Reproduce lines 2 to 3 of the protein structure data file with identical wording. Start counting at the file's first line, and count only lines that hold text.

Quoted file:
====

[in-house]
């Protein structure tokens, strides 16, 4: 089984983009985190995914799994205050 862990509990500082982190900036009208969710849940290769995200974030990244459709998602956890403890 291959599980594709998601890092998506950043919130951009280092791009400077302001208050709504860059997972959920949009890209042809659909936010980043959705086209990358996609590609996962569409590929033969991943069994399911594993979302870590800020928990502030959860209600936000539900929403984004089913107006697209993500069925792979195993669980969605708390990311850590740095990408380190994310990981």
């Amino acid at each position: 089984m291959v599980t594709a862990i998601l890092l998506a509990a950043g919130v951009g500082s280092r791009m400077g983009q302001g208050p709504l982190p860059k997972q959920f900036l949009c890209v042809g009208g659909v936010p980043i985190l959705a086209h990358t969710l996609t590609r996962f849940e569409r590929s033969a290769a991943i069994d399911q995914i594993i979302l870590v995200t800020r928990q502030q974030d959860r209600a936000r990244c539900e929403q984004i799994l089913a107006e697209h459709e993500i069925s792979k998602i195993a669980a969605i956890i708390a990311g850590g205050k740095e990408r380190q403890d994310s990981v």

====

């Protein structure tokens, strides 16, 4: 089984983009985190995914799994205050 862990509990500082982190900036009208969710849940290769995200974030990244459709998602956890403890 291959599980594709998601890092998506950043919130951009280092791009400077302001208050709504860059997972959920949009890209042809659909936010980043959705086209990358996609590609996962569409590929033969991943069994399911594993979302870590800020928990502030959860209600936000539900929403984004089913107006697209993500069925792979195993669980969605708390990311850590740095990408380190994310990981």
């Amino acid at each position: 089984m291959v599980t594709a862990i998601l890092l998506a509990a950043g919130v951009g500082s280092r791009m400077g983009q302001g208050p709504l982190p860059k997972q959920f900036l949009c890209v042809g009208g659909v936010p980043i985190l959705a086209h990358t969710l996609t590609r996962f849940e569409r590929s033969a290769a991943i069994d399911q995914i594993i979302l870590v995200t800020r928990q502030q974030d959860r209600a936000r990244c539900e929403q984004i799994l089913a107006e697209h459709e993500i069925s792979k998602i195993a669980a969605i956890i708390a990311g850590g205050k740095e990408r380190q403890d994310s990981v």